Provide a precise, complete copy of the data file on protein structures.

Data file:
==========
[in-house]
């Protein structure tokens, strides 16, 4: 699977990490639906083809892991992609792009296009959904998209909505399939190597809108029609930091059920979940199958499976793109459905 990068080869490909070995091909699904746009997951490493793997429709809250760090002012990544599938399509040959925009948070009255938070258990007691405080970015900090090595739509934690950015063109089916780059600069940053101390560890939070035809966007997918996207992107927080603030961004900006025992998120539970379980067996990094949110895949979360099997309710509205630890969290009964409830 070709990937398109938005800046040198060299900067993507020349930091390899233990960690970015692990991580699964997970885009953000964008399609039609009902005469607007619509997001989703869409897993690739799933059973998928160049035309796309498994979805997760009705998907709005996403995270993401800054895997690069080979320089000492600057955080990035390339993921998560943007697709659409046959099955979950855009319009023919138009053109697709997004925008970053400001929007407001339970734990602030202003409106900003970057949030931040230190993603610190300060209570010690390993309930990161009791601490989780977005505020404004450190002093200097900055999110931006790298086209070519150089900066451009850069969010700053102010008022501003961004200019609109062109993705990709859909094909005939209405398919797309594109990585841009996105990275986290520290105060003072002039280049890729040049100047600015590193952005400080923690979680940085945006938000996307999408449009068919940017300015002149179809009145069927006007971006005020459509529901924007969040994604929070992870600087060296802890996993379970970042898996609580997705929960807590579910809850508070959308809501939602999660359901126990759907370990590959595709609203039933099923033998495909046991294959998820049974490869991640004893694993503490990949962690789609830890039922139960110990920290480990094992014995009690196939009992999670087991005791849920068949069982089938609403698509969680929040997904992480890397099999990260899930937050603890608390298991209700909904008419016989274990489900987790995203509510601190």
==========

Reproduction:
[in-house]
């Protein structure tokens, strides 16, 4: 699977990490639906083809892991992609792009296009959904998209909505399939190597809108029609930091059920979940199958499976793109459905 990068080869490909070995091909699904746009997951490493793997429709809250760090002012990544599938399509040959925009948070009255938070258990007691405080970015900090090595739509934690950015063109089916780059600069940053101390560890939070035809966007997918996207992107927080603030961004900006025992998120539970379980067996990094949110895949979360099997309710509205630890969290009964409830 070709990937398109938005800046040198060299900067993507020349930091390899233990960690970015692990991580699964997970885009953000964008399609039609009902005469607007619509997001989703869409897993690739799933059973998928160049035309796309498994979805997760009705998907709005996403995270993401800054895997690069080979320089000492600057955080990035390339993921998560943007697709659409046959099955979950855009319009023919138009053109697709997004925008970053400001929007407001339970734990602030202003409106900003970057949030931040230190993603610190300060209570010690390993309930990161009791601490989780977005505020404004450190002093200097900055999110931006790298086209070519150089900066451009850069969010700053102010008022501003961004200019609109062109993705990709859909094909005939209405398919797309594109990585841009996105990275986290520290105060003072002039280049890729040049100047600015590193952005400080923690979680940085945006938000996307999408449009068919940017300015002149179809009145069927006007971006005020459509529901924007969040994604929070992870600087060296802890996993379970970042898996609580997705929960807590579910809850508070959308809501939602999660359901126990759907370990590959595709609203039933099923033998495909046991294959998820049974490869991640004893694993503490990949962690789609830890039922139960110990920290480990094992014995009690196939009992999670087991005791849920068949069982089938609403698509969680929040997904992480890397099999990260899930937050603890608390298991209700909904008419016989274990489900987790995203509510601190």